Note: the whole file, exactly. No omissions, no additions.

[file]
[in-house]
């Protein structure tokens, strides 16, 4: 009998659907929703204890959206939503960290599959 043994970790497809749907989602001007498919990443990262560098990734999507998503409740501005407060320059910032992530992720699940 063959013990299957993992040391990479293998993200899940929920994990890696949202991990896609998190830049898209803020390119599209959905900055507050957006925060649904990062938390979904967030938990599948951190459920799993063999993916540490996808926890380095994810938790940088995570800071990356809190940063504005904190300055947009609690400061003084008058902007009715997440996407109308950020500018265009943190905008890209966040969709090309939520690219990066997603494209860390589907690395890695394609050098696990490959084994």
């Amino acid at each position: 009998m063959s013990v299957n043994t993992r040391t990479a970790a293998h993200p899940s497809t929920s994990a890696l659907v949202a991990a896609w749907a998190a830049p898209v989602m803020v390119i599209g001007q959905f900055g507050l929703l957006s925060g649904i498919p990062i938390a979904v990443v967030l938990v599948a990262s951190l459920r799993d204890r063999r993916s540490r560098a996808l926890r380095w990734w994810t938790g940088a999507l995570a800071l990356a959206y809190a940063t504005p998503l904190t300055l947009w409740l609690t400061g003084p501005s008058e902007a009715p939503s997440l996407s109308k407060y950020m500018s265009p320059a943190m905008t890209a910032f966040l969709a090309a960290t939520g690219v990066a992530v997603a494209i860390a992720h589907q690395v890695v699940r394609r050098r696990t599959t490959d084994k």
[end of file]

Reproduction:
[in-house]
């Protein structure tokens, strides 16, 4: 009998659907929703204890959206939503960290599959 043994970790497809749907989602001007498919990443990262560098990734999507998503409740501005407060320059910032992530992720699940 063959013990299957993992040391990479293998993200899940929920994990890696949202991990896609998190830049898209803020390119599209959905900055507050957006925060649904990062938390979904967030938990599948951190459920799993063999993916540490996808926890380095994810938790940088995570800071990356809190940063504005904190300055947009609690400061003084008058902007009715997440996407109308950020500018265009943190905008890209966040969709090309939520690219990066997603494209860390589907690395890695394609050098696990490959084994």
């Amino acid at each position: 009998m063959s013990v299957n043994t993992r040391t990479a970790a293998h993200p899940s497809t929920s994990a890696l659907v949202a991990a896609w749907a998190a830049p898209v989602m803020v390119i599209g001007q959905f900055g507050l929703l957006s925060g649904i498919p990062i938390a979904v990443v967030l938990v599948a990262s951190l459920r799993d204890r063999r993916s540490r560098a996808l926890r380095w990734w994810t938790g940088a999507l995570a800071l990356a959206y809190a940063t504005p998503l904190t300055l947009w409740l609690t400061g003084p501005s008058e902007a009715p939503s997440l996407s109308k407060y950020m500018s265009p320059a943190m905008t890209a910032f966040l969709a090309a960290t939520g690219v990066a992530v997603a494209i860390a992720h589907q690395v890695v699940r394609r050098r696990t599959t490959d084994k």